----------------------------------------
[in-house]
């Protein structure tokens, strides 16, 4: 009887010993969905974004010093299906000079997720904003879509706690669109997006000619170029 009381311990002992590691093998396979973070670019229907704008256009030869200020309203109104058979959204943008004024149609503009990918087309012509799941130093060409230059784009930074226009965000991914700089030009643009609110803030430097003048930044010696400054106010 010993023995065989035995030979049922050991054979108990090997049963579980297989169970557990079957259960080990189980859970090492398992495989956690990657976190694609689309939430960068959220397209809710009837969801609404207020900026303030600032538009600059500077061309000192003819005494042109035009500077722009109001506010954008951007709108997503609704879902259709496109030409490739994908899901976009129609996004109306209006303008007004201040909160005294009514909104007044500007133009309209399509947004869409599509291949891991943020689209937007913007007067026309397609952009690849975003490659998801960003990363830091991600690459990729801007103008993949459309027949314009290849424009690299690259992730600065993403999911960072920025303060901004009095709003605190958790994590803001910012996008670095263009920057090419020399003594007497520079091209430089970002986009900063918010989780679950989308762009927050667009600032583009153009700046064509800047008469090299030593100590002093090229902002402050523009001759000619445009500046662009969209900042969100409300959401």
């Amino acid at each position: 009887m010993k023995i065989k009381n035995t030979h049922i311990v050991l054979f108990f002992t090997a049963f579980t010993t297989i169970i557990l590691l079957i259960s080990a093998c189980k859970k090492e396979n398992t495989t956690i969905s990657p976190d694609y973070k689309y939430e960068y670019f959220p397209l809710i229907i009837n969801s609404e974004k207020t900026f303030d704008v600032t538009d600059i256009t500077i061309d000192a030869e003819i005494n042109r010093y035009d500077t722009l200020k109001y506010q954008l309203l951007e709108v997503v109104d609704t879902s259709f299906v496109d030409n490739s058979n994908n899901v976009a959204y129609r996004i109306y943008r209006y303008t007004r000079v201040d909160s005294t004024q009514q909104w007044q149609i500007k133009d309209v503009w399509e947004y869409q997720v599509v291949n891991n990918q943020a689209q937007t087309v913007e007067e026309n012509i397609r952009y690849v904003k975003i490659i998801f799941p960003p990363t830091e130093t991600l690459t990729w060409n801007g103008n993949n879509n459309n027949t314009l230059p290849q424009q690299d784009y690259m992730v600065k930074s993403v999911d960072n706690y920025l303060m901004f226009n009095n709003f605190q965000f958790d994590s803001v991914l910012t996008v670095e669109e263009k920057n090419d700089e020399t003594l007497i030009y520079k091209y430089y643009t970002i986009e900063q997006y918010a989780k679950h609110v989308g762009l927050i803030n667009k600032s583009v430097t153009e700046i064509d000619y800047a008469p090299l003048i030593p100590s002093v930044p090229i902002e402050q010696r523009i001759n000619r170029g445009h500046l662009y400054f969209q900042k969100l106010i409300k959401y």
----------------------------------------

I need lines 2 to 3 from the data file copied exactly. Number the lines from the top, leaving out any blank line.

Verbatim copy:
């Protein structure tokens, strides 16, 4: 009887010993969905974004010093299906000079997720904003879509706690669109997006000619170029 009381311990002992590691093998396979973070670019229907704008256009030869200020309203109104058979959204943008004024149609503009990918087309012509799941130093060409230059784009930074226009965000991914700089030009643009609110803030430097003048930044010696400054106010 010993023995065989035995030979049922050991054979108990090997049963579980297989169970557990079957259960080990189980859970090492398992495989956690990657976190694609689309939430960068959220397209809710009837969801609404207020900026303030600032538009600059500077061309000192003819005494042109035009500077722009109001506010954008951007709108997503609704879902259709496109030409490739994908899901976009129609996004109306209006303008007004201040909160005294009514909104007044500007133009309209399509947004869409599509291949891991943020689209937007913007007067026309397609952009690849975003490659998801960003990363830091991600690459990729801007103008993949459309027949314009290849424009690299690259992730600065993403999911960072920025303060901004009095709003605190958790994590803001910012996008670095263009920057090419020399003594007497520079091209430089970002986009900063918010989780679950989308762009927050667009600032583009153009700046064509800047008469090299030593100590002093090229902002402050523009001759000619445009500046662009969209900042969100409300959401």
């Amino acid at each position: 009887m010993k023995i065989k009381n035995t030979h049922i311990v050991l054979f108990f002992t090997a049963f579980t010993t297989i169970i557990l590691l079957i259960s080990a093998c189980k859970k090492e396979n398992t495989t956690i969905s990657p976190d694609y973070k689309y939430e960068y670019f959220p397209l809710i229907i009837n969801s609404e974004k207020t900026f303030d704008v600032t538009d600059i256009t500077i061309d000192a030869e003819i005494n042109r010093y035009d500077t722009l200020k109001y506010q954008l309203l951007e709108v997503v109104d609704t879902s259709f299906v496109d030409n490739s058979n994908n899901v976009a959204y129609r996004i109306y943008r209006y303008t007004r000079v201040d909160s005294t004024q009514q909104w007044q149609i500007k133009d309209v503009w399509e947004y869409q997720v599509v291949n891991n990918q943020a689209q937007t087309v913007e007067e026309n012509i397609r952009y690849v904003k975003i490659i998801f799941p960003p990363t830091e130093t991600l690459t990729w060409n801007g103008n993949n879509n459309n027949t314009l230059p290849q424009q690299d784009y690259m992730v600065k930074s993403v999911d960072n706690y920025l303060m901004f226009n009095n709003f605190q965000f958790d994590s803001v991914l910012t996008v670095e669109e263009k920057n090419d700089e020399t003594l007497i030009y520079k091209y430089y643009t970002i986009e900063q997006y918010a989780k679950h609110v989308g762009l927050i803030n667009k600032s583009v430097t153009e700046i064509d000619y800047a008469p090299l003048i030593p100590s002093v930044p090229i902002e402050q010696r523009i001759n000619r170029g445009h500046l662009y400054f969209q900042k969100l106010i409300k959401y």